Growing up on a farm in Fremont County, Idaho, Dr. J. Richard Hess never thought he was preparing himself for a career in advanced manufacturing. Today, after 20 years as a key player in Idaho National Laboratory’s biomass program, he sees innovative possibilities for all the materials he was surrounded by as a youth.
Hess was recently named winner of the Excellence in Bioenergy Award for 2017, given by BBI International, an industry trade group. But while much of his career focus has been on biomass for energy production, Hess, director of INL’s Energy Efficiency & Renewable Energy (EERE) Office, sees much more potential: carbon fibers, chemicals and advanced manufacturing.
Biomass can be used in power plants, but Hess says much more exciting possibilities include fuels, chemicals, and high-strength, lightweight advanced materials being made from corn stalks, wood pulp and even municipal solid waste.
“The carbon could be of more value than the energy,” he says.
Growing up on a farm near Ashton, Idaho, 51 miles from his corner office at INL, Hess was interested in chemistry, biology and engineering, but farming was all he thought he would do with his life. However, his grandfather, Gene Hess, had a rule: No matter how strongly anyone in the family felt tied to the farm, they still had to get a college degree. Hess went to Ricks College (now BYU-Idaho), then Brigham Young University in Utah, where he got his bachelor’s in botany.
This was in the mid-1980s, a time of great change in American agriculture. By the time Hess had his diploma, his father, John Hess, told him, “You might as well think about something else.” Hess stayed at BYU to get his master’s, also in botany, then attended Utah State University in Logan, where he earned his doctorate in plant science.
In 1992, he won a legislative branch fellowship sponsored by the American Association for the Advancement of Science (AAAS) that took him to Washington, D.C. Hess worked on the staff of Sen. Tom Daschle, D-S.D., who at the time was chairing the subcommittee on New and Alternative Uses for Agriculture.
“Ethanol had been around, but this was the beginning of cellulosic biofuels,” Hess said. The time in Washington gave him experience in renewables, federal grain inspection and meat safety standards.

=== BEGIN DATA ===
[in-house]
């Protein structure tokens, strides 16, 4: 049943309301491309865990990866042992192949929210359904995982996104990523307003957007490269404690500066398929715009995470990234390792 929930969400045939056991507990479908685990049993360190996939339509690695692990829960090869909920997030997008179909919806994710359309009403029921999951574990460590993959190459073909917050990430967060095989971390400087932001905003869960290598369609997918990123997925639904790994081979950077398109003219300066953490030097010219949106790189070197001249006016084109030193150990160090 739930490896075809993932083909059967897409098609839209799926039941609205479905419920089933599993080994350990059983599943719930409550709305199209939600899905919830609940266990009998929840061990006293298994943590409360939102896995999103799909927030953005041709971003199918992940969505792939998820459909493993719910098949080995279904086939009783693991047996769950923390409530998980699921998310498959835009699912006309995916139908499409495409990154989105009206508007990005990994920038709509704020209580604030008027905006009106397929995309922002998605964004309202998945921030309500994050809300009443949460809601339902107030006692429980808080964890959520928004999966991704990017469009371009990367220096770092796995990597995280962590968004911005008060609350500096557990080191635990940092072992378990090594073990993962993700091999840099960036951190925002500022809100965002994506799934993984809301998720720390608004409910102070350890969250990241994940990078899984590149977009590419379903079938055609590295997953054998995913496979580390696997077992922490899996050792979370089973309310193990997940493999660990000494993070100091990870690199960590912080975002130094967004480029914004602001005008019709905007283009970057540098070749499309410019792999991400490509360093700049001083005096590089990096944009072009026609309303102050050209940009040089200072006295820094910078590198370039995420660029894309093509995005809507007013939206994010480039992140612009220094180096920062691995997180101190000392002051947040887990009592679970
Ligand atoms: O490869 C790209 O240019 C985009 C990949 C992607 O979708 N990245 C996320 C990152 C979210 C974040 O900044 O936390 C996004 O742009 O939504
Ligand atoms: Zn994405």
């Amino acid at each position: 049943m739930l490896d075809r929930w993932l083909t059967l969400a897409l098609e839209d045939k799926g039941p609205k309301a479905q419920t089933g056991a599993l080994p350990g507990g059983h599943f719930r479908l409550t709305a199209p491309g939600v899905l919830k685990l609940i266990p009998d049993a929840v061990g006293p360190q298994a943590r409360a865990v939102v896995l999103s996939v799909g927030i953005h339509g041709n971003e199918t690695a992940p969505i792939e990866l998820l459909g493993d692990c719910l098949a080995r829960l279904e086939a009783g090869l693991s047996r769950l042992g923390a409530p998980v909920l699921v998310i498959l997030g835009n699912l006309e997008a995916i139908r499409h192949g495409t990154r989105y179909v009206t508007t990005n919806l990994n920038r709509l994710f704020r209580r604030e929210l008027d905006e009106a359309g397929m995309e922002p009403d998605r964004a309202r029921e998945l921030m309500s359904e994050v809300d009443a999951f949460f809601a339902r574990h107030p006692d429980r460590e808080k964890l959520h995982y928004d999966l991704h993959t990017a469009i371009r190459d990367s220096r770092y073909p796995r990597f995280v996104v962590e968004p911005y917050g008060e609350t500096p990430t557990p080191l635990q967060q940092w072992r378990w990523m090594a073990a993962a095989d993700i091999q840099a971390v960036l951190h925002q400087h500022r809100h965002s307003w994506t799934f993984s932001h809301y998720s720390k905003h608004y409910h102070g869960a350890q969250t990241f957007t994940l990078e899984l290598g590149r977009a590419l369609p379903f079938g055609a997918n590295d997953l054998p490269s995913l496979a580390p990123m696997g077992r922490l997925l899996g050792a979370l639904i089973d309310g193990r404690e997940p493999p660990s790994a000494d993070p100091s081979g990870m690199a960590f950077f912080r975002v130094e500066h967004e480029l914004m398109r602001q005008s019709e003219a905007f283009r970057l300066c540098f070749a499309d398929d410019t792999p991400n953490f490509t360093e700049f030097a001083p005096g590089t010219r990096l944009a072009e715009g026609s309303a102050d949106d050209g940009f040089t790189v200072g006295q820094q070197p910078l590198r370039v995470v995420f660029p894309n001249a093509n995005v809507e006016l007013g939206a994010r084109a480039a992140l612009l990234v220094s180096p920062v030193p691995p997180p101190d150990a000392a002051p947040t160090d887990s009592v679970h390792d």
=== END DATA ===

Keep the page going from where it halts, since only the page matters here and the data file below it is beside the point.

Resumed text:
He could have stayed in Washington, but instead returned to Idaho at the invitation of Paul Reep, Idaho National Engineering Laboratory’s technology director. The U.S. departments of Energy and Agriculture had a memorandum of understanding to research precision farming. Precision farming is an agricultural management technique that uses GPS, Global Navigation Satellite Systems and sensors to gather data on such variables as crop yields, plant water status, organic matter content and nitrogen levels. This allows farmers to manage inputs such as seed, fertilizer and water, saving energy and money. DOE’s contribution was more advanced GPS capabilities and better remote sensors than USDA had at that time.
After the terrorist attacks of Sept. 11, 2001, the effort to wean the United States off foreign oil supplies gave biomass more emphasis in the nation’s energy planning. Still, Hess and his colleagues were a small part of the Idaho lab’s mission, working out of leased space previously occupied by a different research team.
It wasn’t until 2012 that the biomass group got a new home in INL’s brand new 91,000-square-foot Energy Systems Laboratory. With the DOE-funded Biomass Feedstock National User Facility (BFNUF) and Bioenergy Feedstock Library, the program’s annual budget grew to between $15 million and $18 million.
Hess sees unique opportunities ahead when it comes to harvesting surplus heat from nuclear energy, to manufacture bioenergy products.
“Fuel is one use of biomass, but I also see chemicals and carbon fibers, feed and feed products,” he said. “We are talking about fungible intermediates that can go into markets, fungibles beyond fuels.”
As someone who has always been around things that grow, Hess said he gets asked sometimes how an agriculture-based program could grow up in the middle of a nuclear energy laboratory.
“Nothing happens by accident,” he said. ”It happens because of people.”